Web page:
James Cameron returns to Earth before the release of the new ‘Avatar’

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There’s a new nature documentary series that promises to show viewers amazing animal behavior in vibrant clarity. Did you hear all that before? Well, this one is on steroids.

“Super/Natural,” a six-part series from National Geographic now streaming on Disney+, cast “Avatar” creator James Cameron as executive producer, adding special effects in addition to cutting-edge film technology.

The effects sometimes transform the animals into something akin to the stars of a Marvel movie, with their bellows distorting the air, heavy attacks causing shockwaves in the sand, or an insect’s pheromones turning into noxious clouds. that explode Even trees light up when sugars move through their roots.

“We’re not actually faking it or turning it into a superhero movie. We are providing a portal for our limited senses to access a natural world that goes far, far beyond what we can directly feel,” Cameron told reporters recently.

Episodes are organized by theme (eat or be eaten, mating play, and bloodlines are some of the themes) and viewers get a viewing treat as cameras capture everything from fireflies in Mexico producing a light show even synchronized bottlenose dolphins teaming up with Brazilian fishermen. to fish for mullet.

Cameramen armed with the latest scientific data underwent 80 shots of animals in 25 countries to create the series, using high-tech equipment such as high-speed cameras and drones. Cameron listed what they tried to capture: infrasound, ultrasound, ultraviolet, and infrared, among them.

“What is our purpose in this? Not just to entertain, but absolutely to teach and show the wonder, the majesty, the complexity of nature,” said Cameron. “We’re going to pull out every trick that we know as artists, as storytellers, to try to get that compromise.”

So unlike a traditional nature documentary where adding effects is strictly prohibited, “Super/Natural” allows us to feel what a bat’s sonar would look like, see what a bumblebee sees, or how bears communicate with invisible clues.

“The bear can smell the pheromones, but we can’t see it. It is a visual medium; it’s not a scent medium,” she said. “It is real. It’s just that we can’t see it. So we have to use effects to see how they look or to smell how they smell.”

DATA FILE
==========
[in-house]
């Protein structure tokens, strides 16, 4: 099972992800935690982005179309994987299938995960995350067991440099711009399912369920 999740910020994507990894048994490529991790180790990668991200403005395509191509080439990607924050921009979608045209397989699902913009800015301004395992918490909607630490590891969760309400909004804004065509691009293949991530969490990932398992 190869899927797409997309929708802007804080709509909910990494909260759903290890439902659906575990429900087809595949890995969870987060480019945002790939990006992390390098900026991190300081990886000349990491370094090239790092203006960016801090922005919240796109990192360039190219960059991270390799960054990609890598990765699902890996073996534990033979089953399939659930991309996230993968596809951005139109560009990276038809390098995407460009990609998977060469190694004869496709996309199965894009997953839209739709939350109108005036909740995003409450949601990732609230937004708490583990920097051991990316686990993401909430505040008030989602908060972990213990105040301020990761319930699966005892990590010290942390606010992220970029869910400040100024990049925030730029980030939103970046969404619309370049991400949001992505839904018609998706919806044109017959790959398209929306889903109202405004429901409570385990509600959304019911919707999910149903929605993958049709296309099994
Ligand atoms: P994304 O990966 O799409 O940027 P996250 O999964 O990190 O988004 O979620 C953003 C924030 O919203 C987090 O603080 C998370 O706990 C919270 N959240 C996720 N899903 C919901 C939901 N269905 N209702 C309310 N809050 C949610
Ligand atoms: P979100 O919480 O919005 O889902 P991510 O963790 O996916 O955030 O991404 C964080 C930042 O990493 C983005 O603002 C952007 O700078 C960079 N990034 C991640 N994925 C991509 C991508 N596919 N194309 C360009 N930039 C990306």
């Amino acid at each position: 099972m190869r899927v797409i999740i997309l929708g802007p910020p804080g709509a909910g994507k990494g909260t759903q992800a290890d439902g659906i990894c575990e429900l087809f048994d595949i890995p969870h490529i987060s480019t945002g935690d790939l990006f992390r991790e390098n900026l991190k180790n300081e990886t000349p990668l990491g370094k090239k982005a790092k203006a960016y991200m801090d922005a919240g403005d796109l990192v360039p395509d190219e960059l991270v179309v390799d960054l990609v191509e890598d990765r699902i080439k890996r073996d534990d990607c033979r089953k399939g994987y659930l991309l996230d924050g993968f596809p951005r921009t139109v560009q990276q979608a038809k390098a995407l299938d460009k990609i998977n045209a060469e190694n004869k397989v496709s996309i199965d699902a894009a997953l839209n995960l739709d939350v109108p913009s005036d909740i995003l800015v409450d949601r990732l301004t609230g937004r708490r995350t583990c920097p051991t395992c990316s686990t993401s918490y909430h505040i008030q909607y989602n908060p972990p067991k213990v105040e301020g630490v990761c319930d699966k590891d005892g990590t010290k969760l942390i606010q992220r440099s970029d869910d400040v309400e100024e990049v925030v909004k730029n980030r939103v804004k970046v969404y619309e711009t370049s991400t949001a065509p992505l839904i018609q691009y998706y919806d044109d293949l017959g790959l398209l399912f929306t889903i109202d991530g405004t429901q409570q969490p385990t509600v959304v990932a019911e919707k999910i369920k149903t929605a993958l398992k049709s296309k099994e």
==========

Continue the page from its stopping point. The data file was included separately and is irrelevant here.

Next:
The series is narrated by Benedict Cumberbatch, who is lively, cunning, and delightful in his descriptions. “The female of the species likes pretty weird things,” he says of vampire spiders. Of the cicadas emerging after 17 years underground, he dryly adds, “America’s biggest speed-dating event is about to kick off.”

Cameron was full of praise for Cumberbatch: “He doesn’t just narrate it; he acts it out,” he said. “He pulls you into what’s going on in a way that I think is very relatable.”

Cameron, an avid environmentalist and vegan, sees “Super/Natural” as a logical extension of his latest film output, which includes the upcoming fantasy film “Avatar: The Way of Water.” In both, he hopes to awaken a sense of wonder at the natural world.

“The natural history stuff isn’t just a side job to making ‘Avatar’ movies. For me, they go together perfectly as something equally exciting for me,” she said. “I always get this sense of wonder at how complex nature is.”

That awe is captured in the series with images of glow-in-the-dark flying squirrels soaring the length of a football field, burrowing owls copying the sound of a rattlesnake to scare off predators, and devilish rays leaping 6 feet out of the ocean. .

Cameron’s last documentary series on animals was “Secrets of the Whales” narrated by Sigourney Weaver. The director has fond memories of growing up in Canada exploring the woods, catching bugs and bird watching.

“You are amazed at how amazing nature is, the things that we take for granted, and how nature has developed all these different amazing strategies for these animals and these plants over millions of years.”

He also delicately pointed out the attention the latest images from the James Webb Space Telescope have attracted, from Neptune’s rings to galaxy clusters.

“This is the only planet that we know for sure, based on evidence, that it has life. And it’s an amazing planet,” he said. “There are hundreds of millions of species here unlike on Mars where we don’t even know if there is a species.

“I love Mars. I love exploring in space and underwater. But we have to take care of this planet. We have to understand it before destroying it.”

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